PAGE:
• Match the cover to the risks – it’s no use having a random selection of insurance covers which is something that our insurance advisers often see. People have been “sold” policies by banks, credit card providers and insurance salespeople but often there are overlaps (which mean that people are paying for duplicate cover when they will never all pay at claim time) or where there are gapping holes leaving some major risks unprotected.
  • Determine the best insurance policies – in New Zealand we have a lot of people selling insurances from the online platforms, retailers (like The Warehouse and Countdown), banks and insurance advisers. Having a choice is always good, but it also makes it hard to compare and chose what is a good policy.

Insurance is a unique product as it is really just a promise … a promise to compensate you if an event happens. This means that it is often not until that event happens and you need to make a claim that you find out that you should have had a more suitable insurance policy. At claim time the insurers will always revert to the policy wording, and the wording varies a lot between the different policies.

There is some good news … something to make your decisions easier.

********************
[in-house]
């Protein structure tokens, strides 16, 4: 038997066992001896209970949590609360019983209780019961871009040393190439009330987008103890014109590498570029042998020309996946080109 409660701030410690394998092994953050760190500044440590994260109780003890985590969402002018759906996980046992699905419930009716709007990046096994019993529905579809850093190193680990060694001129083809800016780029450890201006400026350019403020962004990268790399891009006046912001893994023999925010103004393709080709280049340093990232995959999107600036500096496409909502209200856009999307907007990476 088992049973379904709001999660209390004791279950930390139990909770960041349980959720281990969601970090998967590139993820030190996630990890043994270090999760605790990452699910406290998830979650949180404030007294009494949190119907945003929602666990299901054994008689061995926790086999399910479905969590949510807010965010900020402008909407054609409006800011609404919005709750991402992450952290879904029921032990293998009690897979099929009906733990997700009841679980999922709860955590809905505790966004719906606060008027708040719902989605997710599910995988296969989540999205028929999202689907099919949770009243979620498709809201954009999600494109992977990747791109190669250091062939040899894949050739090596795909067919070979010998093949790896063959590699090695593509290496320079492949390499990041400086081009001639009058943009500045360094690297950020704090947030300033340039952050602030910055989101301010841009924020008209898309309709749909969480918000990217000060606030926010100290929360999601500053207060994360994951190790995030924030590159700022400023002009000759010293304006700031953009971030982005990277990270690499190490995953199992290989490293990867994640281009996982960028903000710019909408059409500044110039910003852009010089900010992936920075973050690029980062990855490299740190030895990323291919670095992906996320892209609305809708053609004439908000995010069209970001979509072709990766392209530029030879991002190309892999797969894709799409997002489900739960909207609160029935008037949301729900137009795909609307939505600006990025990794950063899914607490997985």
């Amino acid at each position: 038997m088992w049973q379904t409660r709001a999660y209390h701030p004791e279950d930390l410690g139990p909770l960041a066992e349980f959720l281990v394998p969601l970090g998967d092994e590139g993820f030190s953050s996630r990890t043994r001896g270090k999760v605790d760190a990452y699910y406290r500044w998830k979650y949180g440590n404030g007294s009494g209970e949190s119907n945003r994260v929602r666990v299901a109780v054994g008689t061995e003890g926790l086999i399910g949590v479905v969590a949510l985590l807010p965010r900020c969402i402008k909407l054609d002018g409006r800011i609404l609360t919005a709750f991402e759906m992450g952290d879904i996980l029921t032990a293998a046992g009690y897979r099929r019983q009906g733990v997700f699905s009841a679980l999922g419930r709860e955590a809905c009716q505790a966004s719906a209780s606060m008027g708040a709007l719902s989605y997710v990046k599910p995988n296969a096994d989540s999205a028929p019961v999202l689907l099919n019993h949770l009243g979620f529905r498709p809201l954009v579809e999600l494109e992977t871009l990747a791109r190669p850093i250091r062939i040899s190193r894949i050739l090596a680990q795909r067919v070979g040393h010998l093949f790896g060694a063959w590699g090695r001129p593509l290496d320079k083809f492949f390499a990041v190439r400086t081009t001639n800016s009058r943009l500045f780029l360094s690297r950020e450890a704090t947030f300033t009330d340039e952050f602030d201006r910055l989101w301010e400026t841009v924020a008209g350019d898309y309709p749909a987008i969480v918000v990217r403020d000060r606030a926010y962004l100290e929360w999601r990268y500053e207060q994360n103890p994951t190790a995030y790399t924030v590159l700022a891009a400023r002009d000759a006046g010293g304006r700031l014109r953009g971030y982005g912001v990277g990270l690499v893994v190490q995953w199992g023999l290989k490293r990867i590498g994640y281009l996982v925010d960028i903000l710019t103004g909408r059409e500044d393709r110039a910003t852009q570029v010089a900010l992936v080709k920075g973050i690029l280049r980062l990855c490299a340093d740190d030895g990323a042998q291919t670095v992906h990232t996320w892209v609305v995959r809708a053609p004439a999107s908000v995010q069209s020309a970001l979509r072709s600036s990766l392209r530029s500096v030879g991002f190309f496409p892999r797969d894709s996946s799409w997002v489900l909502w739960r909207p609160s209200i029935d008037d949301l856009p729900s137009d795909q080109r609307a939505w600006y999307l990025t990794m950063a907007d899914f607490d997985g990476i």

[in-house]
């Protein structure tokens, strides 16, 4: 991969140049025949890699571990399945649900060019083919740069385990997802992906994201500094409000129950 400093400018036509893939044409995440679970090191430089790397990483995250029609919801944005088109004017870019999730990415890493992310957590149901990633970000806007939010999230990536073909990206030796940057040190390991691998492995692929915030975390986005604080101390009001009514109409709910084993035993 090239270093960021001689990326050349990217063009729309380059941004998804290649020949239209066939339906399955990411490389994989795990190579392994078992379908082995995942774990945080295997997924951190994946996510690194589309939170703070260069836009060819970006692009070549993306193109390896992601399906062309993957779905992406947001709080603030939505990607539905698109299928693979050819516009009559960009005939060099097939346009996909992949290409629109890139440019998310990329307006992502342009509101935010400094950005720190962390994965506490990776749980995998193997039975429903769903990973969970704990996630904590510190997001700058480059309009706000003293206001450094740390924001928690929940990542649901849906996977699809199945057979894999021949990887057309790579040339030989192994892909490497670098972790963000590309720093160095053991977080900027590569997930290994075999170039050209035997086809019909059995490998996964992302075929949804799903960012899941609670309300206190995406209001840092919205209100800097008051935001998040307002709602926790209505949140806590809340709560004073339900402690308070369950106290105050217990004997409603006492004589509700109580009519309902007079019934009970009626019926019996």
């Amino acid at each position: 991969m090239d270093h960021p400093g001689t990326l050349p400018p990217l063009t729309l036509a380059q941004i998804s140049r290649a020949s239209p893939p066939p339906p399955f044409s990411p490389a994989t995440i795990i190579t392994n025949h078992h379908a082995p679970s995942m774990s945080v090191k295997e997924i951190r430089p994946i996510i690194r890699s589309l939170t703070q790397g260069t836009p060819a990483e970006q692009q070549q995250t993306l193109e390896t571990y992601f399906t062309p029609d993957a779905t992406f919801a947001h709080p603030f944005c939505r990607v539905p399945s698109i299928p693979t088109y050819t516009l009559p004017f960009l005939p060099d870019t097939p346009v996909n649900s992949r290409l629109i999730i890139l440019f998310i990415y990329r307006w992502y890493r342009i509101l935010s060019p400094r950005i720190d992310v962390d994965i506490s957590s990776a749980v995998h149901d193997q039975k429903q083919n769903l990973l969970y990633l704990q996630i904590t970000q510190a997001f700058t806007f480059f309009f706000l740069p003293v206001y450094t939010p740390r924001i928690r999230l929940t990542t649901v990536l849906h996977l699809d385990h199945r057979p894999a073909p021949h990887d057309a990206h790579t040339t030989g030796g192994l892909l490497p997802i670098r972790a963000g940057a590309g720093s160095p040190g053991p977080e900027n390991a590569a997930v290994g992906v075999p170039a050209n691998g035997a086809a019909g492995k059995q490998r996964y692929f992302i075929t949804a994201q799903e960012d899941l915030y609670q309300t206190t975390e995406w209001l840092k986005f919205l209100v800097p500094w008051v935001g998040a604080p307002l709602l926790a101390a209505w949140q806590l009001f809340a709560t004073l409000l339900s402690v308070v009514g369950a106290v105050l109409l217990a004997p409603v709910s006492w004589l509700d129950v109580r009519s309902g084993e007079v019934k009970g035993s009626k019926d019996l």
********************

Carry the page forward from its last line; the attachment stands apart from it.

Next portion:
The “good news” for you is we do not charge you for this service as we are paid by the insurance companies that we work with.

4: Savings

Savings are often confused with investments, but savings really just represent a net surplus of funds for an individual or household after all expenses and obligations have been paid. That generally means the money left over that can be put onto a separate savings account. Traditionally Kiwis have not been good at saving and even those that do save could probably do better.

Saving is a simple process, but most people do not give it any focus and you should.

Here are some things that you can do to help with your savings;

  • Have a specific savings account – you probably want your savings account with a separate bank so you don’t dip into it for unnecessary spending and so that you get a reasonable interest rate. Rabobank is often recommended as it offers a range of plans which all have market leading interest rates with no minimum balances or account fees.
  • Set up a regular automatic payment into your savings account on or just after you get paid.
  • Have a savings target – savings are there to act as a back-stop for that rainy day or for a specific purchase. Have a set target for each and a separate account, and once you reach that target amount you should consider switching to investments where the returns are generally better over the medium to longer term.

Obviously we should all aim to save more too, and that may be easy for some people but hard for others. If you have surplus funds then you can increase what you are saving, or if you want to save more then having a budget or increasing your income could help.

We recommend Pocketsmith as one of the best budgeting software options available. There are various features that you can use within this software including reviewing your previous spending which is more powerful than simply setting a budget. It is a world leading piece of software that was founded and is still located in New Zealand, plus has the ability to get automatic bank feeds with the banks here.